Now the fetus is usually considered "viable" in the U.S. by most doctors. That means it has a reasonable chance of surviving if born prematurely. During the 24th week, the fetus continues to gain good weight. Weighing in at more than 1 1/3 pounds, your baby is gaining weight thanks to bone development, muscle growth, and organ growth.
The spine continues to strengthen in the 25th week of pregnancy. When complete, the spine will be made up of 1000 ligaments, 150 joints, and 33 rings. The process seems complicated, but the female body has all the instructions down pat. Lungs also continue to grow with blood vessel winding through lung tissue. The nostrils have been closed to this point, but now they start to open just a bit.
The fetus continues to grow rapidly and weighs about two pounds and measures nine inches or more by the 26th pregnancy week. The air sacs of the lungs are starting to develop and the surfactant is being secreted to line the air sacs. A surfactant is necessary for normal lung function. The brain is also working hard as hearing and vision are developing this week.
This is another huge landmark in pregnancy. It is the last week of the second trimester. The baby's brain is quickly developing and the lungs continue to prepare for breathing air once the baby is born. Eyelids open and retinas develop this week as well.
Welcome to your 3rd trimester! The 28th week of gestation is the start of the 7th month and the third trimester. The fetus is growing by leaps and bounds and has a 90% chance of survival if born during this week. The lungs can breathe air, though some development is still needed to fully function properly outside the womb. Body fat increases to 2-3% this week. Your baby can weigh more than two pounds by the end of the week.
The fetus is finally starting to look like a baby. The head and body are proportionate at this time. Weight gain is rapid as fat stores continue to build under the skin. Eyes are completely developed and are now sensitive to light. Fetuses are now able to hear, see and smell. Women that are pregnant with multiples have the same milestones this week though singlets may soon outweigh multiples.
Fetal growth continues and the baby weighs three pounds or more and continues to gain weight daily. Bones have developed and bone marrow has started producing red blood cells. The white covering over the skin, lanugo, is starting to fade away in preparation for birth. Hearing has developed to the point that the fetus recognizes certain voices. Both mom and dad can talk to baby, sing and laugh. These sounds do not have to be directed at the belly for baby to hear.
Fetal growth is beginning to slow down a bit. As space tightens, the baby develops at a slower rate. All necessary body functions are working perfectly, the time spent in the uterus at this point is all about lung development and weight gain.
All five senses are now in full working order. The fetus can see, taste, smell, feel and hear. Hair continues to grow, though some babies will be born with much more than others. Weight gain slows down a bit, especially for women pregnant with multiples. Between weeks 32 and 40, multiple fetuses will steadily gain less weight than singlets.
Amniotic fluid levels reach an all-time high. Fluid levels will remain the same until the baby is born. Fetal skin starts out red, but changes to pink in the latter weeks of pregnancy. The color change is attributed to fat distributions under the skin. More fat means pinker skin.
Brain development is rapid and thus the size of the head is growing to hold new brain tissue. Brain development accounts for the growth of about 3/8 of an inch each week.
The fetus weighs in at more than 5 ½ pounds by the 35th week. This number is just an average as some babies are born full term weighing only 5 1/2 pounds. There is very little room left in the uterus, so when baby moves the pregnant woman will feel it. It is common to visibly see movement through the skin of the abdomen from time to time including kicking, punching and rolling.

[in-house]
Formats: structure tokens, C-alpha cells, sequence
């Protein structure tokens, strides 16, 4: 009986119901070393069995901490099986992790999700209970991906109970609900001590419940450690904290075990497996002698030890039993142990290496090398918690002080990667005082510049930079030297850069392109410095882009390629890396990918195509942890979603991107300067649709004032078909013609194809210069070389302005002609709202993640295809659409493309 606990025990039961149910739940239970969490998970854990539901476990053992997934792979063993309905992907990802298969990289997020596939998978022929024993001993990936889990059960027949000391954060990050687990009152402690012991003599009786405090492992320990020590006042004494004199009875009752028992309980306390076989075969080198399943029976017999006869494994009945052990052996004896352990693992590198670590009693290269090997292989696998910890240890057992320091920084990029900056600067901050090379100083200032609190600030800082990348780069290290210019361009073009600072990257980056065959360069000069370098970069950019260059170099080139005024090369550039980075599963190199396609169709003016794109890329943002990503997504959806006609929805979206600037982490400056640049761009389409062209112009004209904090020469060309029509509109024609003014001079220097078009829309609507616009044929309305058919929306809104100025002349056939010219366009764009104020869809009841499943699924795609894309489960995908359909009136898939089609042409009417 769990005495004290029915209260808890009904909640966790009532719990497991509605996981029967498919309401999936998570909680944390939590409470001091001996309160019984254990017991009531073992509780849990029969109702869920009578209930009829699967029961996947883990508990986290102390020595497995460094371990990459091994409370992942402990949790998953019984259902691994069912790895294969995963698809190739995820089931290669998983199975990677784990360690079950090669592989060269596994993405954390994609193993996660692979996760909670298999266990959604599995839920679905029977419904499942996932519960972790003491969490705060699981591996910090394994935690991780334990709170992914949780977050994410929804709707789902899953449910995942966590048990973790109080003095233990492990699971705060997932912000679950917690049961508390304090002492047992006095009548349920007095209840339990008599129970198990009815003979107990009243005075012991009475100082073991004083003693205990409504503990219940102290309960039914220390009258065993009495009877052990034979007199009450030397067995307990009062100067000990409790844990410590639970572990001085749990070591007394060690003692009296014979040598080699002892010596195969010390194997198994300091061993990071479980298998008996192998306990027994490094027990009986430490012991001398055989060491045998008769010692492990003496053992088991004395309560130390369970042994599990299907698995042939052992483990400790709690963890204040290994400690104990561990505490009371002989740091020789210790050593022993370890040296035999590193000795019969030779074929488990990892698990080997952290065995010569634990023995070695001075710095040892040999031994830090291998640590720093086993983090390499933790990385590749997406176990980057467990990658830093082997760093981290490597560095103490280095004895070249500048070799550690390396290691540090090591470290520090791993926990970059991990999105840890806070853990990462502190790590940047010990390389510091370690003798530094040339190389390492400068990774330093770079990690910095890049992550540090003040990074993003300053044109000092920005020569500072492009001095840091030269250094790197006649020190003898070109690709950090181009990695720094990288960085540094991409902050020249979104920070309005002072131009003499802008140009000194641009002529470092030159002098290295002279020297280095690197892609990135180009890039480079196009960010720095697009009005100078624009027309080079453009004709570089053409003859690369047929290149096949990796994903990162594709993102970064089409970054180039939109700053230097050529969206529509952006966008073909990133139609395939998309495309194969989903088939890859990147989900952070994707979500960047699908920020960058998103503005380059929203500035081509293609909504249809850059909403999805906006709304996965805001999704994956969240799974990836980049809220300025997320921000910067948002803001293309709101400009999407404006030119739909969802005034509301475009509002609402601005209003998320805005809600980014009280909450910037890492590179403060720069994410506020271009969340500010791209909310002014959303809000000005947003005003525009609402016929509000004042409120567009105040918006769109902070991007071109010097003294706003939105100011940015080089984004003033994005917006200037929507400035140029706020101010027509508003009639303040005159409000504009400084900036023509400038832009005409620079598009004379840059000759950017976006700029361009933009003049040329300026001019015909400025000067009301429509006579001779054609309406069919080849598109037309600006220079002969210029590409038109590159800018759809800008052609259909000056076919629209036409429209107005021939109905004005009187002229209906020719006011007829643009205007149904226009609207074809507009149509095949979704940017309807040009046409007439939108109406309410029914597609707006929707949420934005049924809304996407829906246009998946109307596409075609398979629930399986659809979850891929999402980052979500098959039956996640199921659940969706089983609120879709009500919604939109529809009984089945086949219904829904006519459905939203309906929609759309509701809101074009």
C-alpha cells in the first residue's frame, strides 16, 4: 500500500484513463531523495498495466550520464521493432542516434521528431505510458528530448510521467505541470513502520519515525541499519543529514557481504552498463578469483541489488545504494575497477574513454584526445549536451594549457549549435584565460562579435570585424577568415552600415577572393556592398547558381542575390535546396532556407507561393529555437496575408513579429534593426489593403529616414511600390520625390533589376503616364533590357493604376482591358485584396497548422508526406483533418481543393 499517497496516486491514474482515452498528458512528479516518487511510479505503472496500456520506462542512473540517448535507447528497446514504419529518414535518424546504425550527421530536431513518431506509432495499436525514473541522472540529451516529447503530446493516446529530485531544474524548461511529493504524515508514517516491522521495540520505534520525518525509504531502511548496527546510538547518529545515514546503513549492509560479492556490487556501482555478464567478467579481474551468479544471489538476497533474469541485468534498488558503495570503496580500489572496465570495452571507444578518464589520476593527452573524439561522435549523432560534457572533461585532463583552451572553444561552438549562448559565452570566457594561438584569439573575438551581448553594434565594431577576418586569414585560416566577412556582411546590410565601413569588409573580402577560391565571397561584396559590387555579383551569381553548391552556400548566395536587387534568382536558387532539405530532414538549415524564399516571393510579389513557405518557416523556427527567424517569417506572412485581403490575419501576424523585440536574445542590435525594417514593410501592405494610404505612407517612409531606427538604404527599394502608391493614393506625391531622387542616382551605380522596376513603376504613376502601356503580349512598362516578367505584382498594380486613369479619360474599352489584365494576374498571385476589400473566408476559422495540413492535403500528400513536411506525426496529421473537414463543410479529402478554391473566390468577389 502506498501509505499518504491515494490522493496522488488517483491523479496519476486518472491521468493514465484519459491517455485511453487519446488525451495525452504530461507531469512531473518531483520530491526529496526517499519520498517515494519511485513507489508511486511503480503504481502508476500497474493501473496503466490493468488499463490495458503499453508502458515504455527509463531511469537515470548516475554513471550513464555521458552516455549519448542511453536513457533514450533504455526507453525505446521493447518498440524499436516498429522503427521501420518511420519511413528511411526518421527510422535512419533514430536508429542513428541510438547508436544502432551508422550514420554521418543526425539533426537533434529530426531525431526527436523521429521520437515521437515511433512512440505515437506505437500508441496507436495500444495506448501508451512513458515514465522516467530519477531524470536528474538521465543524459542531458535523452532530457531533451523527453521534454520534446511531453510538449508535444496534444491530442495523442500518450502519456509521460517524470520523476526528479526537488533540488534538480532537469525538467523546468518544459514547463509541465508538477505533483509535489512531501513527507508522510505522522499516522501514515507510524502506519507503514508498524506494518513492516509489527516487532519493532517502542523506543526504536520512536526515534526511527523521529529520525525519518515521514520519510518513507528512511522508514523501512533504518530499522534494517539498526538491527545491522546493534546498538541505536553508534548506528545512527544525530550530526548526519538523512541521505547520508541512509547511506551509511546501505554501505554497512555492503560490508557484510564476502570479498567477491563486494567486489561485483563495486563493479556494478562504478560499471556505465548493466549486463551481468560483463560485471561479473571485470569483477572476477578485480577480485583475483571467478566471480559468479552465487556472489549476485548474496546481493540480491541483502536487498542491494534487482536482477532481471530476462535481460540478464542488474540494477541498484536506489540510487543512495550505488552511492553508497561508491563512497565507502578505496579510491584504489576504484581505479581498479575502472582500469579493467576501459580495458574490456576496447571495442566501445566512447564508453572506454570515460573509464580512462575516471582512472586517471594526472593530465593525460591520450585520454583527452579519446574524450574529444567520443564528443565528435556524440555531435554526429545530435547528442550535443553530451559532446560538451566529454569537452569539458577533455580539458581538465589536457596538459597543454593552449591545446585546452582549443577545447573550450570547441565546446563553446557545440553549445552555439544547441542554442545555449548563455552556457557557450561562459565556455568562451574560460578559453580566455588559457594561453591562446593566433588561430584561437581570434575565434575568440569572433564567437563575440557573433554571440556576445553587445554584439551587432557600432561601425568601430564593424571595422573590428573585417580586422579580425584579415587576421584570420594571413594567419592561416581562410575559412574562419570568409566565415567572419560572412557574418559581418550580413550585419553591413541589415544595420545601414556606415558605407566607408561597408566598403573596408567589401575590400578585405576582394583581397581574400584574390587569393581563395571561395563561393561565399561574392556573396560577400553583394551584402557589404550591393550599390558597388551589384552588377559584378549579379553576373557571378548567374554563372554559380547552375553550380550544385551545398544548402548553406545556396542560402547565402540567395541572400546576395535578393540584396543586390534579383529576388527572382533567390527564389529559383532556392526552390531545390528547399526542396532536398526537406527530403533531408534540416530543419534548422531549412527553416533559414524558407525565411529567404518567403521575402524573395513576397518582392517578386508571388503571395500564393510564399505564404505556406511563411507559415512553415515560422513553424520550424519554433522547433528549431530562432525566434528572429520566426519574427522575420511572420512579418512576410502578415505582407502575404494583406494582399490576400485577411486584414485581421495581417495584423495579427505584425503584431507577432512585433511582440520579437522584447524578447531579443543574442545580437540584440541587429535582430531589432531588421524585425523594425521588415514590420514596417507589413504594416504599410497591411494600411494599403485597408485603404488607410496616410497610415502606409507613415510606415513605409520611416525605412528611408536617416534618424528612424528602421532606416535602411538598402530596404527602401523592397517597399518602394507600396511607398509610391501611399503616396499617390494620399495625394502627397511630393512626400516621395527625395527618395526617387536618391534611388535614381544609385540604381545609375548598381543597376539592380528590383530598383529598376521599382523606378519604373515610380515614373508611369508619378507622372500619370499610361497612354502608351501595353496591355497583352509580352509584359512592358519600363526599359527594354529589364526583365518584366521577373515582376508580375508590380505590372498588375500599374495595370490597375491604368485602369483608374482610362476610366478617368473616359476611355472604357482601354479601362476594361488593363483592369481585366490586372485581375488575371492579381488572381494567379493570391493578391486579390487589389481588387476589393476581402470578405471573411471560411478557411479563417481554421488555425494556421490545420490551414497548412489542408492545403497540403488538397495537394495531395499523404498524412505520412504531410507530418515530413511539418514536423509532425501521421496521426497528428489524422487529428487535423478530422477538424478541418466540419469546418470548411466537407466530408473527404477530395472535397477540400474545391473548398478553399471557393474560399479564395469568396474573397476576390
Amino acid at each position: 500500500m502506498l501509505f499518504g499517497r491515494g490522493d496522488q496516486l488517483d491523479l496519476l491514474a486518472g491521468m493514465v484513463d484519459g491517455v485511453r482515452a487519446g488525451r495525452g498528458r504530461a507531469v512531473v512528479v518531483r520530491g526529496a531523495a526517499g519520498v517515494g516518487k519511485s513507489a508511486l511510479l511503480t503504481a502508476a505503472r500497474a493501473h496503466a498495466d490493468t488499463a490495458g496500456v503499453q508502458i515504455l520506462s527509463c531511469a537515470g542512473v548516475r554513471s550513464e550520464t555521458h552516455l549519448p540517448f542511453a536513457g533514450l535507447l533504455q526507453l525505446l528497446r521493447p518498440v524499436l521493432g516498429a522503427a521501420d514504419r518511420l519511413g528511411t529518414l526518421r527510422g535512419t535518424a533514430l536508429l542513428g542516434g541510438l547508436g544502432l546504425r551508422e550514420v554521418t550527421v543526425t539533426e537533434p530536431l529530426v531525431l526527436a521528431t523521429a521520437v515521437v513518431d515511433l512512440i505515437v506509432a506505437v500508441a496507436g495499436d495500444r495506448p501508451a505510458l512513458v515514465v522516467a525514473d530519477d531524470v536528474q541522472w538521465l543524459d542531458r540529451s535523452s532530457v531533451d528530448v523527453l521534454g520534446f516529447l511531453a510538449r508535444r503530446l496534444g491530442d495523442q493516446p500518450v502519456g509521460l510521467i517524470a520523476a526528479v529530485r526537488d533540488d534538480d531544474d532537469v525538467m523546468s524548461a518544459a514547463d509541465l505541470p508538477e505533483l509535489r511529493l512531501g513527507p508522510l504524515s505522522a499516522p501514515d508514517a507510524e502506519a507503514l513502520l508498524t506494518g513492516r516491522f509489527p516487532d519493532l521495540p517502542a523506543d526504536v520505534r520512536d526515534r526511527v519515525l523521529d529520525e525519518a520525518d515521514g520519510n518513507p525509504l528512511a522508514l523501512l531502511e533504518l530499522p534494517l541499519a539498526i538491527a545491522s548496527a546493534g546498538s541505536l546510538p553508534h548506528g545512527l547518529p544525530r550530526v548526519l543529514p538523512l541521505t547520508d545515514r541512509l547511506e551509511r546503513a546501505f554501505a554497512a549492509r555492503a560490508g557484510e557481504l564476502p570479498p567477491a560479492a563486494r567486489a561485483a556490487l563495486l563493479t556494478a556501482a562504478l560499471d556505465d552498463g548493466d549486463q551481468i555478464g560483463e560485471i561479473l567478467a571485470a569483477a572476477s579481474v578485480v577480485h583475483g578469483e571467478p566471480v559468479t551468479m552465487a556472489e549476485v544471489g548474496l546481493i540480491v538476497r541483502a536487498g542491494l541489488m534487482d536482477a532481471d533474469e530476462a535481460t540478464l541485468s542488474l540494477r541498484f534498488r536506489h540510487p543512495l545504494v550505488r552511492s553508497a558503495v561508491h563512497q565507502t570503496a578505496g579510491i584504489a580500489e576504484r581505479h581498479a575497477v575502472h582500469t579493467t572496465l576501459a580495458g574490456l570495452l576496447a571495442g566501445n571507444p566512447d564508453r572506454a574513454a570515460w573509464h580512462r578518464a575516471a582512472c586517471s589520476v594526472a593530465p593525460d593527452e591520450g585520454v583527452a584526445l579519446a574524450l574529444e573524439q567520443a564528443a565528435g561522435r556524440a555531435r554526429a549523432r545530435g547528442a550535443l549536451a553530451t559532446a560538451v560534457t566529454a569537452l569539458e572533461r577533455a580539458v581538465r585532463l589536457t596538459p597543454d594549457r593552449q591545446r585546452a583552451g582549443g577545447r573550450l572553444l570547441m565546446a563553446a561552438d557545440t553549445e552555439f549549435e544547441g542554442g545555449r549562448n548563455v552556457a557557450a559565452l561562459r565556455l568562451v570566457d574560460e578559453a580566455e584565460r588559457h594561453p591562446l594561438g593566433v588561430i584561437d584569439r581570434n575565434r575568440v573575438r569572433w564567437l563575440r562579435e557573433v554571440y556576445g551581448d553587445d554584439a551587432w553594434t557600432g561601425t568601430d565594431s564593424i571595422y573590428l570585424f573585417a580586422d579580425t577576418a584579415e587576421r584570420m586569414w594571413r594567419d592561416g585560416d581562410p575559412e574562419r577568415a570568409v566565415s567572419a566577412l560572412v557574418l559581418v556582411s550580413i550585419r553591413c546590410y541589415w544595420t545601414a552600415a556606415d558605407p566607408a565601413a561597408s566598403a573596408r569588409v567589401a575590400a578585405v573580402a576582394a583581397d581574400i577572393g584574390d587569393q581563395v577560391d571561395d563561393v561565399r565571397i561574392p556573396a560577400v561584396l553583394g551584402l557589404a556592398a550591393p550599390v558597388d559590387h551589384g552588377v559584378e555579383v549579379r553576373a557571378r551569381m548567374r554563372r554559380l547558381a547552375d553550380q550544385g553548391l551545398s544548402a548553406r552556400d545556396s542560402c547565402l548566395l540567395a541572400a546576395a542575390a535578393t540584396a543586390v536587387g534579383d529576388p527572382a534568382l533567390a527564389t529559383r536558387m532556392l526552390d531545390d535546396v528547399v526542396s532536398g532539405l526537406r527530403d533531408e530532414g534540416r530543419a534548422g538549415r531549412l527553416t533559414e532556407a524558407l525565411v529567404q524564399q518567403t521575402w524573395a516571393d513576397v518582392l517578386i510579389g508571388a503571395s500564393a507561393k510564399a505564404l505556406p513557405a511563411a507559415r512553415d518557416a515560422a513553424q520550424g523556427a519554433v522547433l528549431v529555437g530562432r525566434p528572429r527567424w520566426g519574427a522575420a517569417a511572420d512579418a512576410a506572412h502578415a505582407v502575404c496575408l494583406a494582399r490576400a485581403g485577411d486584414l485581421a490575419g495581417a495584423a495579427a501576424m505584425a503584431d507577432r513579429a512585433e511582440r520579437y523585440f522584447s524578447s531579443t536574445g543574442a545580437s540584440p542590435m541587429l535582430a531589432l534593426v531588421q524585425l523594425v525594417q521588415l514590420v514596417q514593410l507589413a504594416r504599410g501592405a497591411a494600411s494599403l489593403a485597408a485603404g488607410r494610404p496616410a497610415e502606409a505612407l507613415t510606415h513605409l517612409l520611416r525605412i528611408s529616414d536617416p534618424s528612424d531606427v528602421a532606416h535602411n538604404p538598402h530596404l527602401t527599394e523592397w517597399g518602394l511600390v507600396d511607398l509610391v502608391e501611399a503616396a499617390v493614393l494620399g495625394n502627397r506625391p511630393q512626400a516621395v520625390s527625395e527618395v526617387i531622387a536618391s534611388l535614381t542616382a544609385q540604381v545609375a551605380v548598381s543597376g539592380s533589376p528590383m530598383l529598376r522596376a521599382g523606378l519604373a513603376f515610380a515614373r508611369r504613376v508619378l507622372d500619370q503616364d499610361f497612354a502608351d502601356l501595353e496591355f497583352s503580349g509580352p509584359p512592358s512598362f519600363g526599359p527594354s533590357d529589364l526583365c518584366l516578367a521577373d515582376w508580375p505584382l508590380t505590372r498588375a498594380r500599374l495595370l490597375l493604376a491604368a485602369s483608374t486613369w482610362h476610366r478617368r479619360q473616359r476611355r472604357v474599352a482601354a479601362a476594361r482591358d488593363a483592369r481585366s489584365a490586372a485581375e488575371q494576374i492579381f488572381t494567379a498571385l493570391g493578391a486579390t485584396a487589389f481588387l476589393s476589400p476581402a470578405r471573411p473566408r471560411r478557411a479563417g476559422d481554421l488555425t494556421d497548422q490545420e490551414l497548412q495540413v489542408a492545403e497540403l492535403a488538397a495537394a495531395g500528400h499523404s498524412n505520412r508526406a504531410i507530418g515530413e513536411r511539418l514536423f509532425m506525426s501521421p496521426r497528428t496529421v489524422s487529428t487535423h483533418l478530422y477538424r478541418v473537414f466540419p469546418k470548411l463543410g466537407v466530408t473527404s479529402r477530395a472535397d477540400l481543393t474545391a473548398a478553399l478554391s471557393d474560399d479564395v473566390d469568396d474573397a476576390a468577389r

It's just four weeks to go until the due date. During the next few weeks, the weight of the baby will shift downward relieving some of the shortness of breath associated with the upward growth of the uterus. While this can leave a pregnant woman feeling as if she has enough wind to run a marathon, the relief comes at a price. That marathon will be run to and from the bathroom. The downshift in weight leaves very little space for storage in the bladder. The baby continues to collect fat with dimpling starting on knees and elbows.
The 37th and 38th weeks of pregnancy are considered early term. Pregnant women who make it to the 37th week no longer have to worry about delivering the baby early. The fetus weighs around 6 1/2 pounds and practices breathing during every waking moment. An ultrasound will actually show fetal breathing movements which often confuses parents. Baby is not really breathing, as there is no air in the uterus.
If baby measures too large at an ultrasound in the 38th week, the doctor may choose to induce labor to protect the health of the pregnant woman and baby. Meconium is also developing in the bowel of the fetus. When the bag of waters breaks, it should be clear. If meconium appears in the amniotic fluid, you will be monitored more closely and labor will be sped along as quickly as possible.
Good things come to those who wait. And if you are scheduled for a cesarean section, either because you previously had a cesarean section or for other reasons, chances are that it will be done in the 39th or 40th pregnancy week or later.
Time is up! With 40 weeks of the pregnancy behind you, many pregnant women feel the time to have the baby is NOW! Predicting birth dates is an inexact science. There is a give of two weeks before and after the estimated date of birth. A pregnancy is not considered overdue until after the 42nd week. Rest assured, however, the baby is now fully-grown and ready to safely exist outside the womb.
By now, most pregnant women are ready to give birth. Fatigue, pain, swelling and abdominal weight alone are enough to keep women in bed until labor pains begin. For the fetus, week 41 is nothing more than an extended vacation. The fetus will continue to store fat and practice breathing throughout the 41st week. As long as the placenta is in good working order and amniotic fluid levels are good, the baby is fine.
In most pregnancies, the baby will have been born by the 42nd pregnancy week. With every passing day, the chance of having a vaginal birth diminishes, especially for pregnant women with narrow hips. If the baby has not moved into the birth canal, C-section may be the best option.